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I use DemandForce to remind my customers. In my RO software I list the recommended service, if the customer declines, I just mark it as declined, then it's pushed to DemandForce to remind the customer via email at a later date. usually a month out. In my case, it's important to stay on top of my ppl telling them to capture email addresses.

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Great tip, and one we have struggled to follow. Our MS! consultant helped to point this out. We have been solely a transmission repair shop since 1993. Last year we hired new techs and branched out into general automotive repair.

 

We stressed noting recommended repairs and scheduling customers at a later date, but we did not focus on the inspection itself. While trying to educate our lead tech on this he commented that inspections for the sake of additional sales is pushy and unethical. Customers will call us if they need something done.

 

Sadly, I've seen this same thing happen at several friends shops. How do you educate and motivate your team to do the complete inspection and want to do them?

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Sadly, I've seen this same thing happen at several friends shops. How do you educate and motivate your team to do the complete inspection and want to do them?

 

The way I explain it to my techs is as follows:

 

"Gentleman, to the great majority of our customers their cars is just a tool for transportation, they are not really car enthusiasts. They don't want to become mechanics to operate their cars, they come to us for our professional opinion as to what their car needs to keep it in top shape. So, it is very important for you to inspect every car that comes into your hands thoroughly noting its condition just as if your wife and children would be riding on it." Then explain to them to note anything remarkable as either Acceptable, marginal or defective in need of immediate replacement...

 

Make it a mantra and sing it to them every chance you get and watch the magic happen.

Edited by HarrytheCarGeek
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As shop owners, we all know that the result of an honest, thorough inspection is the opportunity to offer additional service to our customers. This of course, in turn, gives us the opportunity to shine, and potentially win a valuable lifelong customer that our competitors would be hard-pressed to figure out how to steal from us.

 

A carefully mapped out process, beginning with the initial contact, and leading up to the moment where we have the privilege of driving or standing under our guests' cars will ultimately lead us to the matter of inspections.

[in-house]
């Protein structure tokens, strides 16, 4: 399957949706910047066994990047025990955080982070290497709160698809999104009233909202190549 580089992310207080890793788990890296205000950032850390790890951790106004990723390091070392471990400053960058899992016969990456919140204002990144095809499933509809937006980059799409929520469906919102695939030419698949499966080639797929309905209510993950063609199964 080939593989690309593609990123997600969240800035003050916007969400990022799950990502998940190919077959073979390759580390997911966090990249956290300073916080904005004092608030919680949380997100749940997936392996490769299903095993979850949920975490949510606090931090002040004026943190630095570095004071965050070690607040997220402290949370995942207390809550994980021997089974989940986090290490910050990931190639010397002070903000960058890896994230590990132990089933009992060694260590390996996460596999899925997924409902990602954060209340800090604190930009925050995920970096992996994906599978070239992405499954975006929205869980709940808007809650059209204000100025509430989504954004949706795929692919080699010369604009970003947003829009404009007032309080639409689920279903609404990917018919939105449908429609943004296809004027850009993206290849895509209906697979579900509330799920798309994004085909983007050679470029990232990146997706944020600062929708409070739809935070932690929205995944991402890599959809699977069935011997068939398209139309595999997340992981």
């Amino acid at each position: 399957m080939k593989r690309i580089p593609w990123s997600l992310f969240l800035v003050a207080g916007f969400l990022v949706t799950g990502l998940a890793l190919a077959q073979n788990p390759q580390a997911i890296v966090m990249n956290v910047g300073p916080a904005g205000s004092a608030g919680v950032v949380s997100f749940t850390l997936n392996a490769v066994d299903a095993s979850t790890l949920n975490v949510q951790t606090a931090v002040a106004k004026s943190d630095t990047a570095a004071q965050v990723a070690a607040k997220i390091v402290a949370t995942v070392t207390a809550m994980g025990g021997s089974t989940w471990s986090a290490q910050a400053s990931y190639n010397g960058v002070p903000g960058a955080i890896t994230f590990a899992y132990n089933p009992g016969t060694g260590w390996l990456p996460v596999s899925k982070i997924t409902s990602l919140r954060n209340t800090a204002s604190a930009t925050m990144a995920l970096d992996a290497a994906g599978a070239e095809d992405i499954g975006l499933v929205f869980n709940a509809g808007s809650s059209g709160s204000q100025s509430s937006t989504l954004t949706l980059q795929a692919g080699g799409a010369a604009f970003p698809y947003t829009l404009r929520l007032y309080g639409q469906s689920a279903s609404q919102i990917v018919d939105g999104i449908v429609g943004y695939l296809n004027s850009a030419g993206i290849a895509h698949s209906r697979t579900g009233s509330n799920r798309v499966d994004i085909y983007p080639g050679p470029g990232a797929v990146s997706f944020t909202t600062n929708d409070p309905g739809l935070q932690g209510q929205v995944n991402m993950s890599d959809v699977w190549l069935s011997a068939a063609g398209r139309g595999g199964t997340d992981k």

I think we're all plagued by the frustration we feel when we find ourselves having to remind our technicians that without a good, solid inspection, we have less opportunity to offer additional services to them. Without the inspection, NO ONE wins - not the company, not the technician, and certainly not the customers.

 

In & around our office, we refer to the inspection as our "Patient history", just like a doctor would. We put a shelf life on the inspection of about 90 days, and consider it active & valid unless the customer brings us a primary concern otherwise, in the meantime. SInce all our paperwork is scanned immediately and the customer is given the original copy with their invoice, we have the simple pleasure of being able to key in the invoice number of their last inspection, (Especially if it's been within 90 days) and print a copy to attach to our tech's job ticket.

 

Better than that, if oustomer gets their oil changed with us, the inspection is included free. Since we perform a visual brake inspection on every vehicle brought in, we'll have that data at our fingertips also. So at our counter before the oil change is finished, our customer is informed that the stabilzer control link on the driver's side is broken. If they are uninterested in hearing anymore about it, it's recorded in the software under recommendations, and appears not only on the inspection form as a "Required Repair", but also prints on their final invoice, which is highlighted before we hand it to them.

 

Six weeks later they call & ask if they can "stop by", because their car is making a strange rattle noise when they go over bumps in the road. All we have to do is key in their previous invoice number, and we're immediately reminded of the previous recommendations. If something sounds as though it may be congruent with their now current concern, we'll remind them immediately about the stab links, and of course, schedule it for a free "quick peek". In the meantime, and as a preemptive measure, the stab links are ordered & put on our shelf.

 

When they arrive, our tech spends 5 minutes looking it over while the service advisor is going over ALL previous recommendations, & offering estimates for the service. If we can confirm the cause, the work is sold.

 

I guess my point is simple: The best way I've found to encourage our techs to respect the inspection process is to consistently remind them about the process, & continue to prove to them that it works not only "on the spot", but days, weeks, or even months later. We also have a nominal spiff/bonus program that encourages technicians to be thorough, bu not so aggressive that we've had any issues with them "over suggesting" service.